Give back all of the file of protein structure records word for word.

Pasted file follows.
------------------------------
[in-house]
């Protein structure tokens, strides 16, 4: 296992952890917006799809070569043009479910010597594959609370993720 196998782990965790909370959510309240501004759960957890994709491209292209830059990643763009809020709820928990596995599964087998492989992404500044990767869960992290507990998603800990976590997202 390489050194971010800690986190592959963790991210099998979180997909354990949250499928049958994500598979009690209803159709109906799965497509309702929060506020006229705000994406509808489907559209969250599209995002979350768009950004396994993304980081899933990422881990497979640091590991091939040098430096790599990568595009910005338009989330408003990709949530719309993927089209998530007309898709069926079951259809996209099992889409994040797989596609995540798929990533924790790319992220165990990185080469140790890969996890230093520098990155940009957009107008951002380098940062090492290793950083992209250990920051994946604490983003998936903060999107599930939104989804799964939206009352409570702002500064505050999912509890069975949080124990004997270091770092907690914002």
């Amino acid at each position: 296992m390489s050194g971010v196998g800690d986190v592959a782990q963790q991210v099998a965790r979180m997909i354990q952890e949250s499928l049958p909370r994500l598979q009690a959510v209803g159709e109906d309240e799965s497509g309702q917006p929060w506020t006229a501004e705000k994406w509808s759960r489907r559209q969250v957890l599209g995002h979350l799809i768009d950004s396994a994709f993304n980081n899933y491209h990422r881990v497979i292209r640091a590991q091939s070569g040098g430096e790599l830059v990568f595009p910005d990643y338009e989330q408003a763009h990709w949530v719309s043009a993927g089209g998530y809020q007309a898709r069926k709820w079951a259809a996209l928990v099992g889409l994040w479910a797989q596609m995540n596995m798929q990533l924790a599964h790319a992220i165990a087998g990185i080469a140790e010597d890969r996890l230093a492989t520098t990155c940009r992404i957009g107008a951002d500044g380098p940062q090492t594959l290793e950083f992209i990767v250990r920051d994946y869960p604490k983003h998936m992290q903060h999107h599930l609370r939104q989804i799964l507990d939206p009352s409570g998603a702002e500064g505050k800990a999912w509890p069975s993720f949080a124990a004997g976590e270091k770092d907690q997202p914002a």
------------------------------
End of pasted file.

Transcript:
[in-house]
């Protein structure tokens, strides 16, 4: 296992952890917006799809070569043009479910010597594959609370993720 196998782990965790909370959510309240501004759960957890994709491209292209830059990643763009809020709820928990596995599964087998492989992404500044990767869960992290507990998603800990976590997202 390489050194971010800690986190592959963790991210099998979180997909354990949250499928049958994500598979009690209803159709109906799965497509309702929060506020006229705000994406509808489907559209969250599209995002979350768009950004396994993304980081899933990422881990497979640091590991091939040098430096790599990568595009910005338009989330408003990709949530719309993927089209998530007309898709069926079951259809996209099992889409994040797989596609995540798929990533924790790319992220165990990185080469140790890969996890230093520098990155940009957009107008951002380098940062090492290793950083992209250990920051994946604490983003998936903060999107599930939104989804799964939206009352409570702002500064505050999912509890069975949080124990004997270091770092907690914002």
């Amino acid at each position: 296992m390489s050194g971010v196998g800690d986190v592959a782990q963790q991210v099998a965790r979180m997909i354990q952890e949250s499928l049958p909370r994500l598979q009690a959510v209803g159709e109906d309240e799965s497509g309702q917006p929060w506020t006229a501004e705000k994406w509808s759960r489907r559209q969250v957890l599209g995002h979350l799809i768009d950004s396994a994709f993304n980081n899933y491209h990422r881990v497979i292209r640091a590991q091939s070569g040098g430096e790599l830059v990568f595009p910005d990643y338009e989330q408003a763009h990709w949530v719309s043009a993927g089209g998530y809020q007309a898709r069926k709820w079951a259809a996209l928990v099992g889409l994040w479910a797989q596609m995540n596995m798929q990533l924790a599964h790319a992220i165990a087998g990185i080469a140790e010597d890969r996890l230093a492989t520098t990155c940009r992404i957009g107008a951002d500044g380098p940062q090492t594959l290793e950083f992209i990767v250990r920051d994946y869960p604490k983003h998936m992290q903060h999107h599930l609370r939104q989804i799964l507990d939206p009352s409570g998603a702002e500064g505050k800990a999912w509890p069975s993720f949080a124990a004997g976590e270091k770092d907690q997202p914002a």